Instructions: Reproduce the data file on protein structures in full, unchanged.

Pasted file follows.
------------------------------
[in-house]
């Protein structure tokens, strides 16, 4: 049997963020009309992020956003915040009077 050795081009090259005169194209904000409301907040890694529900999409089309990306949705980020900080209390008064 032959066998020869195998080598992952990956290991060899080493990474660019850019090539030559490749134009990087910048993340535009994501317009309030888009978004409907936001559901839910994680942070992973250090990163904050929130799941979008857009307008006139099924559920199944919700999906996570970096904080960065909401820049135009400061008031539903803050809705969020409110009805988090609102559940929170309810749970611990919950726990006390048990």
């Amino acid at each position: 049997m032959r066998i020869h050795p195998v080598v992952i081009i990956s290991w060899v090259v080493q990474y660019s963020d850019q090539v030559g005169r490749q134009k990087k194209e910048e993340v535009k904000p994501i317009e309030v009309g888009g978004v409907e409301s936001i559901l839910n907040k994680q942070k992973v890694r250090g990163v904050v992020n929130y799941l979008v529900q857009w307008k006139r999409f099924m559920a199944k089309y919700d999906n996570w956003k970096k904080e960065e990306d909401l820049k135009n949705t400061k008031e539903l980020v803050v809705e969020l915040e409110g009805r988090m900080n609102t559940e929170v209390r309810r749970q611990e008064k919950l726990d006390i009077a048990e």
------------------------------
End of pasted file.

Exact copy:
[in-house]
């Protein structure tokens, strides 16, 4: 049997963020009309992020956003915040009077 050795081009090259005169194209904000409301907040890694529900999409089309990306949705980020900080209390008064 032959066998020869195998080598992952990956290991060899080493990474660019850019090539030559490749134009990087910048993340535009994501317009309030888009978004409907936001559901839910994680942070992973250090990163904050929130799941979008857009307008006139099924559920199944919700999906996570970096904080960065909401820049135009400061008031539903803050809705969020409110009805988090609102559940929170309810749970611990919950726990006390048990």
């Amino acid at each position: 049997m032959r066998i020869h050795p195998v080598v992952i081009i990956s290991w060899v090259v080493q990474y660019s963020d850019q090539v030559g005169r490749q134009k990087k194209e910048e993340v535009k904000p994501i317009e309030v009309g888009g978004v409907e409301s936001i559901l839910n907040k994680q942070k992973v890694r250090g990163v904050v992020n929130y799941l979008v529900q857009w307008k006139r999409f099924m559920a199944k089309y919700d999906n996570w956003k970096k904080e960065e990306d909401l820049k135009n949705t400061k008031e539903l980020v803050v809705e969020l915040e409110g009805r988090m900080n609102t559940e929170v209390r309810r749970q611990e008064k919950l726990d006390i009077a048990e």